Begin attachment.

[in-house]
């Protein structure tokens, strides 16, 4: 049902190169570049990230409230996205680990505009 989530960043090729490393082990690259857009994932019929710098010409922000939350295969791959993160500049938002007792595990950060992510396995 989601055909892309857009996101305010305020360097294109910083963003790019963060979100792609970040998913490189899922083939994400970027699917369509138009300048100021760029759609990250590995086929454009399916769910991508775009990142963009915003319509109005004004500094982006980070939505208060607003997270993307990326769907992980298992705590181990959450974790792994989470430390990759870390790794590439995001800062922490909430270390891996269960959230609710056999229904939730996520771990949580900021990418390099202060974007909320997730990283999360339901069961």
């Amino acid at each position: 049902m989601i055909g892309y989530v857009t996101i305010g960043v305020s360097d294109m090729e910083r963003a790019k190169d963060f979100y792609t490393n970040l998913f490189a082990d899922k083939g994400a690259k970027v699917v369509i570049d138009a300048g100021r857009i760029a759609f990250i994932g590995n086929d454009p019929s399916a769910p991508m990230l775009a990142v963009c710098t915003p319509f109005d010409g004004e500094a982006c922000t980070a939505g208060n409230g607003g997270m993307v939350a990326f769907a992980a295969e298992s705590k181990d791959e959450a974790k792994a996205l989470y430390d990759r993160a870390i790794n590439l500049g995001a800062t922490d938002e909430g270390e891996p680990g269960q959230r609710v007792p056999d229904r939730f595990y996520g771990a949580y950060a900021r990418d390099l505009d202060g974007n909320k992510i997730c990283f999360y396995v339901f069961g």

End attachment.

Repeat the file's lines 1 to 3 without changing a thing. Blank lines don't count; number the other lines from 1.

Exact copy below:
[in-house]
């Protein structure tokens, strides 16, 4: 049902190169570049990230409230996205680990505009 989530960043090729490393082990690259857009994932019929710098010409922000939350295969791959993160500049938002007792595990950060992510396995 989601055909892309857009996101305010305020360097294109910083963003790019963060979100792609970040998913490189899922083939994400970027699917369509138009300048100021760029759609990250590995086929454009399916769910991508775009990142963009915003319509109005004004500094982006980070939505208060607003997270993307990326769907992980298992705590181990959450974790792994989470430390990759870390790794590439995001800062922490909430270390891996269960959230609710056999229904939730996520771990949580900021990418390099202060974007909320997730990283999360339901069961």
């Amino acid at each position: 049902m989601i055909g892309y989530v857009t996101i305010g960043v305020s360097d294109m090729e910083r963003a790019k190169d963060f979100y792609t490393n970040l998913f490189a082990d899922k083939g994400a690259k970027v699917v369509i570049d138009a300048g100021r857009i760029a759609f990250i994932g590995n086929d454009p019929s399916a769910p991508m990230l775009a990142v963009c710098t915003p319509f109005d010409g004004e500094a982006c922000t980070a939505g208060n409230g607003g997270m993307v939350a990326f769907a992980a295969e298992s705590k181990d791959e959450a974790k792994a996205l989470y430390d990759r993160a870390i790794n590439l500049g995001a800062t922490d938002e909430g270390e891996p680990g269960q959230r609710v007792p056999d229904r939730f595990y996520g771990a949580y950060a900021r990418d390099l505009d202060g974007n909320k992510i997730c990283f999360y396995v339901f069961g």